8. 8. Growing availability of user-contributed data
  9. 9. Predicting Epidemics with Flu Trends
  10. 10. Tracking Crime with WikiCrimes
  11. 11. Tracking Crises with WikiMapAid
  12. 12. Tracking Conflict with Ushahidi
  13. 13. Can We Trust User-Submitted Data?
  14. 14. Determining “trusted” content
  15. 15. Assumption # 2 Technology will democratize our public sphere
  16. 16. I. Does Internet Breed Polarization?
  17. 17. Shared National Experiences
  18. 18. “Shared National Experience”? No, thanks
  19. 19. Blogs add more value Ashley Esarey, based on 2006 data/500 blogs
  20. 20. II. Does Deliberation Come at the Cost of Participation?
  21. 21. Pajamahadeen vs Movement Builders
  22. 22. There's less politics online than we think
  23. 23. Deliberation vs Participation in the US Blog-readers: as polarized as US senators  (more polarized than TV news audiences/non- blog readers) Cross-cutting exposure to blogs with  different ideological positions doesn't lower participation (especially on the left) Farrell et al. (2008)
  24. 24. III. Is New Media More Participatory and Democratic?
  25. 25. Anyone can contribute but not everyone does... Wikipedia: 1% of users responsible for half of the  site's edits Digg: top 100 users responsible for half of the  site's top stories 98% chance your submission won't make the  Digg frontpage today
  26. 26. Gameabiliy and astroturfing; notable clients
  27. 27. Masses vs Elites
  28. 28. Top political bloggers vs top columnists elite education: 66% of columnists vs 73 % of  bloggers doctoral degrees: 20% of columnists vs more  than 50% of bloggers columnists score better on gender/ethnic balance  Top bloggers far better educated than CEOs of  American companies Matthew Hindman, Myth of Digital Democracy (2009)
  29. 29. Assumption # 3 Civil Society Will Flourish on the Web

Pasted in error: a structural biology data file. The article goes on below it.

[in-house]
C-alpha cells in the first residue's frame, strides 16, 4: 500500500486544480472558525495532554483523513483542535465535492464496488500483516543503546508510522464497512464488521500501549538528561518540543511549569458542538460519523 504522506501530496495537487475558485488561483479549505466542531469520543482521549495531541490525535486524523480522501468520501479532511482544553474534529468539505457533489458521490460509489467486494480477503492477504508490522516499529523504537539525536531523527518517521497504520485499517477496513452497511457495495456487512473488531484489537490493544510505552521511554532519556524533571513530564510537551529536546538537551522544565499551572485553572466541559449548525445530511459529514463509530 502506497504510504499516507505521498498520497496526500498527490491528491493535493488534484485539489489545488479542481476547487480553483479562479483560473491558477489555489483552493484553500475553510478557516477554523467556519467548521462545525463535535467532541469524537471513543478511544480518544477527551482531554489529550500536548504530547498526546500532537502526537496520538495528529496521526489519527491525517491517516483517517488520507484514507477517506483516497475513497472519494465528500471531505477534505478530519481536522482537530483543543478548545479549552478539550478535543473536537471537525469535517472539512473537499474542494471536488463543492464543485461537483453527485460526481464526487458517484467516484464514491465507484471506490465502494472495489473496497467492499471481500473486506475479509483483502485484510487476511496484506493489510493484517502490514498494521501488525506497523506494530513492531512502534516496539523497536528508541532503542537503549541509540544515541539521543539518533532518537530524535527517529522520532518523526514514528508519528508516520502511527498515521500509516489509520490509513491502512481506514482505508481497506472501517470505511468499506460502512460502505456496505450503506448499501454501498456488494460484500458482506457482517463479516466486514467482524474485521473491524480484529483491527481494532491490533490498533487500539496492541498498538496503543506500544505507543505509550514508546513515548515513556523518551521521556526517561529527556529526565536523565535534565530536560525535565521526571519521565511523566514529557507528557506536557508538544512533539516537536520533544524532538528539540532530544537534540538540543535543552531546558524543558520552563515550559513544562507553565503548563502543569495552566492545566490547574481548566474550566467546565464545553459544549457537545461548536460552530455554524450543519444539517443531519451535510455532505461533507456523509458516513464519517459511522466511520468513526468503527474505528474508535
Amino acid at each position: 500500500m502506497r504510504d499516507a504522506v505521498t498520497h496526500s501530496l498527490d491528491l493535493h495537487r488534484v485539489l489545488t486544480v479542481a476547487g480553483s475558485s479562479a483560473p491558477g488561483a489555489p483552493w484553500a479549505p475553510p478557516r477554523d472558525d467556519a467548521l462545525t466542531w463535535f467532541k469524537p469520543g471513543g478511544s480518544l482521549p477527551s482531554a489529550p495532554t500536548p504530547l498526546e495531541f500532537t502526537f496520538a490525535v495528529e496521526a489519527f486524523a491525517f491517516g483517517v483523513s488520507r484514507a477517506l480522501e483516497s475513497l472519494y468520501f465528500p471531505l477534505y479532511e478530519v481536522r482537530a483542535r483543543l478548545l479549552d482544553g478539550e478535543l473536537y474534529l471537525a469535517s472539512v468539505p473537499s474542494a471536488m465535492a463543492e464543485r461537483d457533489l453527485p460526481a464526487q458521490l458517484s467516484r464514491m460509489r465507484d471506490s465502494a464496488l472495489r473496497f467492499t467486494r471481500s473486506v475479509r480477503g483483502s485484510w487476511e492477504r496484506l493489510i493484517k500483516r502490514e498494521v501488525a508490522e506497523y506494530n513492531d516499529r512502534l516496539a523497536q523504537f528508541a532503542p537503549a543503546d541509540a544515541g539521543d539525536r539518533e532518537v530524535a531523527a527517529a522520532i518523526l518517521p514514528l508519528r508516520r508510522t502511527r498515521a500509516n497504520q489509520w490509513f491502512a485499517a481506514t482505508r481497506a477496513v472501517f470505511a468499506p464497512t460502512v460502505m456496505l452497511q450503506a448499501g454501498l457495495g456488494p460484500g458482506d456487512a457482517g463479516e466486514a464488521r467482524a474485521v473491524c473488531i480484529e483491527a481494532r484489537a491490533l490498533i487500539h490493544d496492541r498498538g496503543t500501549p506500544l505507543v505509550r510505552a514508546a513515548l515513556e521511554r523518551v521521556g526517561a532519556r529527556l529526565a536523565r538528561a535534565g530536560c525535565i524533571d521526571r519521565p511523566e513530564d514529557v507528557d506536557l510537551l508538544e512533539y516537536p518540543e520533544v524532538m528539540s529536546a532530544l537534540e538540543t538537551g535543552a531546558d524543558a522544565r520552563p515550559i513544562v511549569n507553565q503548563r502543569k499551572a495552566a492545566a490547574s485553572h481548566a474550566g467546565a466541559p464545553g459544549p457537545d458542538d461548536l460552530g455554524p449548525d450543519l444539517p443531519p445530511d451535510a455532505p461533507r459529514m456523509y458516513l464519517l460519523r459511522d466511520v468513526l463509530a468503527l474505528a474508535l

30. 30. Does technology erode state power? “The role of the nation state will change dramatically and there will be no more room for nationalism than there is for smallpox...many of the values of a nation-state will give way to those of both larger and smaller electronic communities...” Being Digital (1996), Nicolas Negroponte
  31. 31. 1. Nationalists
  32. 32. 2. Anti-vaccination 2007 study by U of Toronto: 153 YouTube videos about vaccination and immunization. More than half of the videos portrayed vaccinations negatively or ambiguously. Of those videos, almost half contained messages that contradict the 2006 Canadian Immunization Guide
  33. 33. 3. Corporations Aggressive SEO/Removing Complaints
  34. 34. Online Doesn't Always Mean Louder
  35. 35. Politics of Censorship are Global Censorship campaigns in UK, Australia, Canada give extra legitimacy to campaigns in China, Thailand, Vietnam...
  36. 36. Thailand: Crowdsourcing Censorship
  37. 37. Democratization of “cyber-attacks” 
  38. 38. “Digital Refugees”
  39. 39. Exiled media from Burma
  40. 40. Russian LGBT online community+US
  41. 41. Dictators Don't Necessarily Hate the Web
  42. 42. “Spinternet” of China, Russia, Iran
  43. 43. China's 50 Cent Party (wumaodang) ~280,000 members Regular National/Local Trainings “Priority” Sites Required to Cooperate
  44. 44. Russia: “New Media Stars” start-up
  45. 45. Iran: Spinning Religious Discourse “Bureau for the Development of Religious Web Logs” established at the Religious School of Qom in 2006 350 teachers and clergy in Qom were trained, with at least 800 students Particular concern: blogging women
  46. 46. Thank you! Email: evgeny.morozov@gmail.com